forging of I-sectlou and the rear Is of the 
floating type, the car being shaft-driven ; 
32x3^ In. tires are used front and rear, 
and the wheels are mounted on TImken 
rollers. Lubrication Is by a Helf-contained 
oiling system from the positive oil level 
controlled by valve adjustment, while the 
change gears, following customary prac- 
tice, are packed with lubricant. Two sets 
of brakes are used, the emergency brake 
being on tbe transmission shaft and the 
internal expanding brakes on the rear 
wheels. The clutch Is of the leather face 
cone type with cork Inserts, This car 
weighs about 17G0 lbs., has 102-in. wheel 



CYCLE AND AUTOMOBILE TRADE JOURNAL. 



base and ID -In. road clearance, and Bells, 
completely equipped, Including two acety- 
lene headlights, two side oil Ifthu, tail- 
light, bom, tool bit and gas generator, for 
91500. 



lOH-ln- road clearance, weighs about 2600 
lbs. and U placed on the marhet, com- 
pletelj' equipped, for (3000. 



The T-paseenger touring car has the same 
motor and general chassis arrangeinents,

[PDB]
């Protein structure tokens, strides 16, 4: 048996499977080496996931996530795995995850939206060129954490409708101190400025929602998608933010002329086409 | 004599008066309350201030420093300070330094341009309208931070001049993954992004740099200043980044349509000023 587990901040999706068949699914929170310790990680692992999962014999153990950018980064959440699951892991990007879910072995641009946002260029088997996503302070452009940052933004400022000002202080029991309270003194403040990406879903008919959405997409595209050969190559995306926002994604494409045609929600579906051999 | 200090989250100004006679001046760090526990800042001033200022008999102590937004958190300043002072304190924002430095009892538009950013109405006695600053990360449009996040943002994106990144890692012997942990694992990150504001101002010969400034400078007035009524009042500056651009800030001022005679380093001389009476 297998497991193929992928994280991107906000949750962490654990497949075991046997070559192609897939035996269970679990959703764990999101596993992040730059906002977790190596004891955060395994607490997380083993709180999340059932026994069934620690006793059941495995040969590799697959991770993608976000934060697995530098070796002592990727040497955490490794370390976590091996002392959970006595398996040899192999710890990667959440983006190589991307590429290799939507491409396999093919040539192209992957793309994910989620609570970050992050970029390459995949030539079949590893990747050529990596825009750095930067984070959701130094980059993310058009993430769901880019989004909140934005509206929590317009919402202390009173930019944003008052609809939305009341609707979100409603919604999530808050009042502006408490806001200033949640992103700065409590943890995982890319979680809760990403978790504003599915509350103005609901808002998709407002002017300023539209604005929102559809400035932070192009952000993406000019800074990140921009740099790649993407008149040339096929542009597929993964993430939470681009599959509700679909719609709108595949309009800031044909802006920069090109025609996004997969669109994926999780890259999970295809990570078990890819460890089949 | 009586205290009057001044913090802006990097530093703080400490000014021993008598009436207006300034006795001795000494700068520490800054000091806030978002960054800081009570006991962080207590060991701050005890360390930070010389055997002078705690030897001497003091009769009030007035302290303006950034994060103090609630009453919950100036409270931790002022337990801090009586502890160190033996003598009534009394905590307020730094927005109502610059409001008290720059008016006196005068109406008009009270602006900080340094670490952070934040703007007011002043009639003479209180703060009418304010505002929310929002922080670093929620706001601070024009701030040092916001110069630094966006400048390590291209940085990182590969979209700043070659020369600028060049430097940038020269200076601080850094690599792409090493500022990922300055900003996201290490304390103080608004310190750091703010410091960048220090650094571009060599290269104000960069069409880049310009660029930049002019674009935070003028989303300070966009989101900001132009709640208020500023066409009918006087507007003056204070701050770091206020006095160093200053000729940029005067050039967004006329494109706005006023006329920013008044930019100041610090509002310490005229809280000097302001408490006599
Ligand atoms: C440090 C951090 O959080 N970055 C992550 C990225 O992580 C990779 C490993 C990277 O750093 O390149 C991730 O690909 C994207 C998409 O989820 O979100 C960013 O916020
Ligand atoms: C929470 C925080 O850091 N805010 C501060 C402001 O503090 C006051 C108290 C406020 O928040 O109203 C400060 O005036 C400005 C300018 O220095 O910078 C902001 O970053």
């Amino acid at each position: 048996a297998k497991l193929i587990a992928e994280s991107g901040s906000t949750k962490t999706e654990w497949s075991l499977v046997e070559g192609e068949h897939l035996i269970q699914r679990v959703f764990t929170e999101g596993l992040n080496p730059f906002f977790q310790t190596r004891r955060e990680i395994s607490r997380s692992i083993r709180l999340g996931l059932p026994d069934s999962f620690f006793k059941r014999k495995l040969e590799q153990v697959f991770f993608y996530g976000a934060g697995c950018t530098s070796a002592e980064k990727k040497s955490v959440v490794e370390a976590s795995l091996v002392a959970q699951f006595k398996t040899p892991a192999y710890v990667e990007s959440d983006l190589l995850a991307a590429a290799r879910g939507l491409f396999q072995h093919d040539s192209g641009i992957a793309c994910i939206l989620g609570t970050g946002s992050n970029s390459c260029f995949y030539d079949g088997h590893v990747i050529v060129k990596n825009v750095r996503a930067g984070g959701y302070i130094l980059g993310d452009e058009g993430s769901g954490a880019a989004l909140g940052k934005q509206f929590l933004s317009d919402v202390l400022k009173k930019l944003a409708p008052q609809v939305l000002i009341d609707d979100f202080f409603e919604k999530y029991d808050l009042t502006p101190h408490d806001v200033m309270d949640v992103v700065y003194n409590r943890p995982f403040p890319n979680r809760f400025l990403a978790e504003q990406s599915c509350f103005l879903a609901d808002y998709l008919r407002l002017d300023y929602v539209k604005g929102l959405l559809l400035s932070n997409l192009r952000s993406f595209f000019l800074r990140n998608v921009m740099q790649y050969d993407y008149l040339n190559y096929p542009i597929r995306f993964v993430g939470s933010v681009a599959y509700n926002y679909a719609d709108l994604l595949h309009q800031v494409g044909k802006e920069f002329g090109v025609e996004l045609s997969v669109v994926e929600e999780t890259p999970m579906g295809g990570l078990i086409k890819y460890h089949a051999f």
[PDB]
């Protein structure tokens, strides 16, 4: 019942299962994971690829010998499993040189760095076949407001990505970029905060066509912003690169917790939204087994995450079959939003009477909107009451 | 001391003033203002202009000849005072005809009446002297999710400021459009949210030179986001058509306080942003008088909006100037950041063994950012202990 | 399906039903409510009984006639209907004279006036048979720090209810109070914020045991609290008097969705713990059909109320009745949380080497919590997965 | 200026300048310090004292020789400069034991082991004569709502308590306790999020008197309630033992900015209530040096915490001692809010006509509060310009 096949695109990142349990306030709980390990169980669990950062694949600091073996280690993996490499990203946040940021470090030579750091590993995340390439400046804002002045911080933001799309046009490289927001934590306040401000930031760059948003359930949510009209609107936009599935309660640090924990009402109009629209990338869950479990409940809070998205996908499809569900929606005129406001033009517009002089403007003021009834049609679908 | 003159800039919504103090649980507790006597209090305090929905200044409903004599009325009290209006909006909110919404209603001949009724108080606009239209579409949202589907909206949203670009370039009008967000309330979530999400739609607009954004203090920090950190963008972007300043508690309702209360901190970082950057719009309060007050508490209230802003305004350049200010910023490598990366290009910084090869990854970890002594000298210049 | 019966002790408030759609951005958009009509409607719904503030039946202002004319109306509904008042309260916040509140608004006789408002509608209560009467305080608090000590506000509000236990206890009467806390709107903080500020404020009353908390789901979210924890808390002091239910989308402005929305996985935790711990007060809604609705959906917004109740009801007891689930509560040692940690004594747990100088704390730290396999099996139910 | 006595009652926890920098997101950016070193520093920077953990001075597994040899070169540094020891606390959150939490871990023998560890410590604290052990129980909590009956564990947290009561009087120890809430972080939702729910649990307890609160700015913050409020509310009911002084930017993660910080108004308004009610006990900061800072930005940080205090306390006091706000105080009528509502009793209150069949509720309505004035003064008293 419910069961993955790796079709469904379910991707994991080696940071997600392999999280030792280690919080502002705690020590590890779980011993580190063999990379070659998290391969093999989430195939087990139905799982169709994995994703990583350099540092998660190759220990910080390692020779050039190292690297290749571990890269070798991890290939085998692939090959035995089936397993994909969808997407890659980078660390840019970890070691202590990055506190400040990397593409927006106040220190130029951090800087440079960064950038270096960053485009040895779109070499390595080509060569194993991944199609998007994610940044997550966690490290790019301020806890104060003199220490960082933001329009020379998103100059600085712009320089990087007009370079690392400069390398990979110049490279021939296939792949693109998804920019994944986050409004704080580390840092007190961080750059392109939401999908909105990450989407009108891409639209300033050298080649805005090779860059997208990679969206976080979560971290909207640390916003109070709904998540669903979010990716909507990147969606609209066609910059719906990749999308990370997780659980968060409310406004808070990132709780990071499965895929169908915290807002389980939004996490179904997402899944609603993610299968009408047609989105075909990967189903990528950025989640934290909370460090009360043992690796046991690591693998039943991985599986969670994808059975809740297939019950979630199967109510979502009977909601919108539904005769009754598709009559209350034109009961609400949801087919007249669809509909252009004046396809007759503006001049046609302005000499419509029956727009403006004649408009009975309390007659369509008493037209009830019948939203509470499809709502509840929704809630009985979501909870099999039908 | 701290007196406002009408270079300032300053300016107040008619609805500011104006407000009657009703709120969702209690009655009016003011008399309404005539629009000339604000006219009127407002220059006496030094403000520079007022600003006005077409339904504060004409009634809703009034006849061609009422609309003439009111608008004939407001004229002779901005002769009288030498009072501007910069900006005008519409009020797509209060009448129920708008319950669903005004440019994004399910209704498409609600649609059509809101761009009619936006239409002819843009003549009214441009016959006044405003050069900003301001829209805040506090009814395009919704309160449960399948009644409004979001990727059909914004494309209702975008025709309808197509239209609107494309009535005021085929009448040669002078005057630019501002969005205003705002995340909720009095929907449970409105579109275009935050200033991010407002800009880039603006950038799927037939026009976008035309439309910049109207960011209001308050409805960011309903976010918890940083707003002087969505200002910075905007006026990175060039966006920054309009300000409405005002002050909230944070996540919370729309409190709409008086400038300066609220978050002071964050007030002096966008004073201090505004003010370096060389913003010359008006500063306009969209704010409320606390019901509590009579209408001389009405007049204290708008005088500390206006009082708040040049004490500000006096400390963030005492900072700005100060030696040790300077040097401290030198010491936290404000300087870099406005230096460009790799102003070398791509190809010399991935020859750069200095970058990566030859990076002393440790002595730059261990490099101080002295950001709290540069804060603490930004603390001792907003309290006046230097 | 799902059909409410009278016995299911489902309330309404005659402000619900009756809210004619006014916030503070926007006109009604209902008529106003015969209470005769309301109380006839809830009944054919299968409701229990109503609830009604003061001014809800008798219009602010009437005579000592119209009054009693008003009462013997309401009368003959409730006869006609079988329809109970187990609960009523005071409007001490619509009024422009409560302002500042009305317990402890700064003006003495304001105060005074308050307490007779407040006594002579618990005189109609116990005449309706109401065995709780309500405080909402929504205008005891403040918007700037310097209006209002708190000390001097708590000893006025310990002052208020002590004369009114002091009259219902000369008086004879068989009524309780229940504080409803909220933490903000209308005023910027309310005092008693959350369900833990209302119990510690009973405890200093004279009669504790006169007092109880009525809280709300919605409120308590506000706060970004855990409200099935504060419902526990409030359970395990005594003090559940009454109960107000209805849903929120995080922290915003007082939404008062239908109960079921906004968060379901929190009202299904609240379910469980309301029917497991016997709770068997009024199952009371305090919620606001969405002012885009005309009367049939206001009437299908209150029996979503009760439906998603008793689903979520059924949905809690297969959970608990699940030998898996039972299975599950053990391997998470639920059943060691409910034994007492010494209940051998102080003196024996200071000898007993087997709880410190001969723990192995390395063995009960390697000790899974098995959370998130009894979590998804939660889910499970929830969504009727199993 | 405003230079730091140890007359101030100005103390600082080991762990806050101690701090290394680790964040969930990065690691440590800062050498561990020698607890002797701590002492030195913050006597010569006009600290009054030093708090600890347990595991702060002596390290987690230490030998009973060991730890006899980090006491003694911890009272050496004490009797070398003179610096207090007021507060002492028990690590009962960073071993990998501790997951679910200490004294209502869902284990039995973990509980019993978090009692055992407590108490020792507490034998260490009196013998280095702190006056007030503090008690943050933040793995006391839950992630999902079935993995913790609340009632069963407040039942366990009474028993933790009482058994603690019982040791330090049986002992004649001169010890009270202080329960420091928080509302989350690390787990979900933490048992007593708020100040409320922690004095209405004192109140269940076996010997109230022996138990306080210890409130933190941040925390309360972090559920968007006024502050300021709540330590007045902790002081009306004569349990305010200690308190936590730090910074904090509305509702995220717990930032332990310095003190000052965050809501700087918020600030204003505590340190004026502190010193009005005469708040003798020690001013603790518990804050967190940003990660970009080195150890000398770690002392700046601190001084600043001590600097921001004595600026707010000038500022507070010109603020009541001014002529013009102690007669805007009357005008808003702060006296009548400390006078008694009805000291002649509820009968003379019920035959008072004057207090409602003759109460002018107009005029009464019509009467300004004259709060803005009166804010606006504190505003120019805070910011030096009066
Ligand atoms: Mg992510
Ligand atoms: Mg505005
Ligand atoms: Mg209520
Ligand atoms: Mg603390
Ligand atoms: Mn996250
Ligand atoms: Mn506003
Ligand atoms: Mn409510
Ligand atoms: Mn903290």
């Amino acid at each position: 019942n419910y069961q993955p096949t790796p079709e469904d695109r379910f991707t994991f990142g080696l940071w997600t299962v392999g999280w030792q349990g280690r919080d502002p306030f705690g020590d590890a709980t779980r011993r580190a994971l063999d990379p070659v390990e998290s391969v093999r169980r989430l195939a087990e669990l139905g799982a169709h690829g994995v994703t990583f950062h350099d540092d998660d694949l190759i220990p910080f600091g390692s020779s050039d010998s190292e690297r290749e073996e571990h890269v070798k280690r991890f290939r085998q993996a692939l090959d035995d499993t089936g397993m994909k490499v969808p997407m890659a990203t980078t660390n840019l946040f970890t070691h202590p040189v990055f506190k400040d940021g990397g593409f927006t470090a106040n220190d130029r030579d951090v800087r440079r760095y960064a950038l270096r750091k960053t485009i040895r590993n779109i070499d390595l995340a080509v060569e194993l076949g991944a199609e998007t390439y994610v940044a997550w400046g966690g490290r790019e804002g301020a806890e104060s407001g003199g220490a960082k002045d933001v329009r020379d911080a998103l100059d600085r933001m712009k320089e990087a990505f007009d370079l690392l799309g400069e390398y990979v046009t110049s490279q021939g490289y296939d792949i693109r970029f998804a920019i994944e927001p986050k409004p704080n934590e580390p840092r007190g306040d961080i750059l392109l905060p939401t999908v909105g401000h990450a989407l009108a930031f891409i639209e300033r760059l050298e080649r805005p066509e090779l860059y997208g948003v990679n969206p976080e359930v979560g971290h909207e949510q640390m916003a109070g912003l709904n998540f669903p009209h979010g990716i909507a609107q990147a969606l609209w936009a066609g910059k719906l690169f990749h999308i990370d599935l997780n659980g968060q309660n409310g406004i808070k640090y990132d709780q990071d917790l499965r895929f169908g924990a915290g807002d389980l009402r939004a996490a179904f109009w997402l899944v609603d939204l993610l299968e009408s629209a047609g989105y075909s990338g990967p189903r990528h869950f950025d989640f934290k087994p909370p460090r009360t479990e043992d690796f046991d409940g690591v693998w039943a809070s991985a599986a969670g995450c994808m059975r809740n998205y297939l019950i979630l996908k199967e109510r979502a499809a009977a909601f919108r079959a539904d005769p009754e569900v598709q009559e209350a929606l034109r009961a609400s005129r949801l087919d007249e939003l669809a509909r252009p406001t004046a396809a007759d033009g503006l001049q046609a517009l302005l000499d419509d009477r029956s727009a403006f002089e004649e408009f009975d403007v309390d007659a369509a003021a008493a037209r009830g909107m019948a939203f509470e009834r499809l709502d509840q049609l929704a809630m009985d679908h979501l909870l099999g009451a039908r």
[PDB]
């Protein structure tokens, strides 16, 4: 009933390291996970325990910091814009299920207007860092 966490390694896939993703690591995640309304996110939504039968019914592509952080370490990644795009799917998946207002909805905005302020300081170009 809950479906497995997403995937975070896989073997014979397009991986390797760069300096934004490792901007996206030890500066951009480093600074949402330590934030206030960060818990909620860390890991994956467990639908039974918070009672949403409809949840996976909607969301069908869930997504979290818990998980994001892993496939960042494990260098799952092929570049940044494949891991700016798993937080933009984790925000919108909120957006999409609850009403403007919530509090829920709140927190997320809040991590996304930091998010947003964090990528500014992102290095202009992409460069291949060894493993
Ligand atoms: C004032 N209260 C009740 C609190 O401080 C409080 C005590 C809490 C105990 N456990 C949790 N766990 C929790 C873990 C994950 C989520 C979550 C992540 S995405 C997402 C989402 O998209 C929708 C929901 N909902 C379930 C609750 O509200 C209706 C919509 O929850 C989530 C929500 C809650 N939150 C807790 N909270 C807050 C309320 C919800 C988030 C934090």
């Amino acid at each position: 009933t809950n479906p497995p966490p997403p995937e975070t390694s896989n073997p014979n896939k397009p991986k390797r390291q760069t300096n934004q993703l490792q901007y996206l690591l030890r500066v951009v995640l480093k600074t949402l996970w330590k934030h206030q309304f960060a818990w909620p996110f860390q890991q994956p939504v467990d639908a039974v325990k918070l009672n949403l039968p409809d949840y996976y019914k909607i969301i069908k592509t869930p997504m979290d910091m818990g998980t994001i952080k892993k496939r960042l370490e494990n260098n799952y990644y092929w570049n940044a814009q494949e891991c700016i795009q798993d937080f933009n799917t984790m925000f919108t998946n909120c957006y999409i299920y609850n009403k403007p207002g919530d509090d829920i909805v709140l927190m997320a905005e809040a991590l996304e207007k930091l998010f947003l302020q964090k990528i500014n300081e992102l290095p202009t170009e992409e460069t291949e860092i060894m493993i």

but has a wheel base of 119 In. and Is fitted 
with a large side entrance tonneau oF 






holstery. It has a body or wood and metal 
with rumble seat and accommodates three 
persons. The change gear Is of the selec- 
tive sliding type, giving three speeds for- 
ward and reverse shaft drive; I05-ln. wheel 
base, weight 1900 tbs. Price, fzeoO, with 
complete equipment. 



The Model 4-40 la known as the gentle- 
men's roadster, having a specially designed 
runabout body seating three persons. The 
motor has 4 cylinders, 5x5!4. with me- 
chanically operated valves on opposite 
sides. Tires are 3G x 4 In. all around and 
the change gears are of three-Speed selec- 
tive type of chrome nickel teel, oil tem- 
pered. This car has 108-in. wheel base. 






straight line design, the front and rear 
seats being of a somewhat new outline. 
The body Is Ironed for a top. The ftnlsh Is 
Pullman red with black under body, red 
upholstery, or Pullman dark blue, blue up- 
holstery. This car seats Qve or seven pas- 
sengers and has two additional auxiliary 
revolving folding seats In the tonneau. 

The pressed steel frame Is curved upwara 
over the rear axle and has a sub-frame for 
carrying the engine and transmission, and 
Is well bracketed and braced. The motor 
has cylinders cast separately with integral 
water Jackets, cooling being by means of 
a gear-driven centrifugal pump and a flat- 
tube radiator with fan. The springs are 
semi-elllptlc, 41^ x 2^ in front, 46>i x 
214 in. rear, the rear springs being of the 



134 



CYCLE AND AUTOMOBILE TRADE JOUBNAU 



Bemi-elllptic plaUorm type. Tbe front &xle 
\e a Btee! drop forging ot I-section and the